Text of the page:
The town of Grand Haven, Mich. (pop. 12,000) has turned on a Wi-Fi service that reaches everywhere in the city. Residents can sign up for broadband service for $20 a month, care of local service provider Ottawa Wireless. It's a slow version of broadband Â– 256 kpbs downloads for the $20 service Â– but it's universally available, which isn't a bad thing. It's certainly a good for putting competitive pressure on the local cable company and telco.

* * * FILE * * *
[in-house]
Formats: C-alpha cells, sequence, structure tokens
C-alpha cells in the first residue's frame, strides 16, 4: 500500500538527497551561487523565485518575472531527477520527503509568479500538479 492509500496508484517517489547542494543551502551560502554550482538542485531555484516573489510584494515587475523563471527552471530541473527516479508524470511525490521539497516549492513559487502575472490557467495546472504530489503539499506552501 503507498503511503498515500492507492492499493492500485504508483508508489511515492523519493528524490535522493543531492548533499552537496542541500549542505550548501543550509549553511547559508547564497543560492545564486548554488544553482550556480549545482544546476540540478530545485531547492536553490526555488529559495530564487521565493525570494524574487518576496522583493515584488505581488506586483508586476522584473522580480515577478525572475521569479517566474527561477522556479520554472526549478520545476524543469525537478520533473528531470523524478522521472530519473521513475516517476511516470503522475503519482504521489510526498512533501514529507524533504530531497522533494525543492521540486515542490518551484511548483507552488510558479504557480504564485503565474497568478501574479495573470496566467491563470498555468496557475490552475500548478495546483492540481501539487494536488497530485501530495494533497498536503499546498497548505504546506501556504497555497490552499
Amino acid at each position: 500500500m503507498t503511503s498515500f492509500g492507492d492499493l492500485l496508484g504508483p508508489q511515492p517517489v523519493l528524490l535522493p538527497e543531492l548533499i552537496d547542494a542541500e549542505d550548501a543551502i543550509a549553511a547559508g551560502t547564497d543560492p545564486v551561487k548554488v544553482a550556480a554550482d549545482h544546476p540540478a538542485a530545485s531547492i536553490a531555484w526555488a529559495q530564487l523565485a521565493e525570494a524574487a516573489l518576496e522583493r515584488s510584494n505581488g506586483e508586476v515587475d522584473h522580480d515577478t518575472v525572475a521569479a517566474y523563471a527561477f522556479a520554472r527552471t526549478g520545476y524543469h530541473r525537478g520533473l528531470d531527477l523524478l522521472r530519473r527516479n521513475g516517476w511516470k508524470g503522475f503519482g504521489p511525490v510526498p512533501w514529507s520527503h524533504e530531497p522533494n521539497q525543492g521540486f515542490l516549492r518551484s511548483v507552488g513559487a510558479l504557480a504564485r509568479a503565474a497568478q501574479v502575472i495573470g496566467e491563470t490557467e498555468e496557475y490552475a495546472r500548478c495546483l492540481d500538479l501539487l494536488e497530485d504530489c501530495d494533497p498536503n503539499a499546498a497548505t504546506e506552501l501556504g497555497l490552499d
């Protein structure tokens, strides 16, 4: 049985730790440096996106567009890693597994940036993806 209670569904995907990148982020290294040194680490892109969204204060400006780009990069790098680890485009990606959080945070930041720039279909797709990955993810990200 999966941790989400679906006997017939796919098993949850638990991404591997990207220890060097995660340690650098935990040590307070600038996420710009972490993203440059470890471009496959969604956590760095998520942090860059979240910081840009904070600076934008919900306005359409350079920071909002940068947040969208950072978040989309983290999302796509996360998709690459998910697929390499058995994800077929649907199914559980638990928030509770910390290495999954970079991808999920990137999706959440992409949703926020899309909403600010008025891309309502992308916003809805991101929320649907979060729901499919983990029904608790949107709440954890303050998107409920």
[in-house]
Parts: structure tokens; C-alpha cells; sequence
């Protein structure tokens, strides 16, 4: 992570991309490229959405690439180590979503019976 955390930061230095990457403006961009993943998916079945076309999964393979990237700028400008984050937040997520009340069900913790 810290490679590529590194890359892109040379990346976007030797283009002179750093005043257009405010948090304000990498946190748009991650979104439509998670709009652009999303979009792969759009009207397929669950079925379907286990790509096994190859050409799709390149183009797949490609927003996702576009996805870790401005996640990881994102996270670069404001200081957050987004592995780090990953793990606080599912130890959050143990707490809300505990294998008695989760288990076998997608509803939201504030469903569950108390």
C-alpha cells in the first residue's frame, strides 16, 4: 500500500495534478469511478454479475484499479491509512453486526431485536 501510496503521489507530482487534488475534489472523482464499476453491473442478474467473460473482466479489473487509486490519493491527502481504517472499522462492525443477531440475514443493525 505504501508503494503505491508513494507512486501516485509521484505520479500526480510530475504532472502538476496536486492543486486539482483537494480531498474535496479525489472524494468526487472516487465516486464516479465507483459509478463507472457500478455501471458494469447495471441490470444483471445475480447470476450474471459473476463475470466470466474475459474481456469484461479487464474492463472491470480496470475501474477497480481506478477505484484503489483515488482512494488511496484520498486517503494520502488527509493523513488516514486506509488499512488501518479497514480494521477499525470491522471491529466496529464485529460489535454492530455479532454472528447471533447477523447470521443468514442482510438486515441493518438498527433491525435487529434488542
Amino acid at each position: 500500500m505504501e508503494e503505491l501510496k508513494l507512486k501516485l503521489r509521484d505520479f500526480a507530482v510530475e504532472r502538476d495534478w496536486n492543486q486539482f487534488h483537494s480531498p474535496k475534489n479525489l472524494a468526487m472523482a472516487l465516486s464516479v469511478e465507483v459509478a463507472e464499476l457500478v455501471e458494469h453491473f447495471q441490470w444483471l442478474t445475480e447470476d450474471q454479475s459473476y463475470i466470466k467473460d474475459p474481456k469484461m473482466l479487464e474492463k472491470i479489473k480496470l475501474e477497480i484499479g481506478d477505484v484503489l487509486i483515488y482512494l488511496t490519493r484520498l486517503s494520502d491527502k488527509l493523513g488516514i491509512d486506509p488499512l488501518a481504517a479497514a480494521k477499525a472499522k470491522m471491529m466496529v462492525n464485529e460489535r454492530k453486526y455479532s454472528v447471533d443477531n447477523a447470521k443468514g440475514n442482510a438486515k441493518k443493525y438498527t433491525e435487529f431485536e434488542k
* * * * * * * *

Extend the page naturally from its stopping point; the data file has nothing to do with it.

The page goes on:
A few other cities in the U.S. are doing the same thing, using Wi-Fi and repeaters that can send the short-range signals bouncing across a series of antennae. It's probably a short-term solution, until longer-range WiMax technology begins hitting markets in 2006.
My business plan for San Francisco involves strapping wireless repeaters to pigeons' heads. We're guaranteed universal coverage.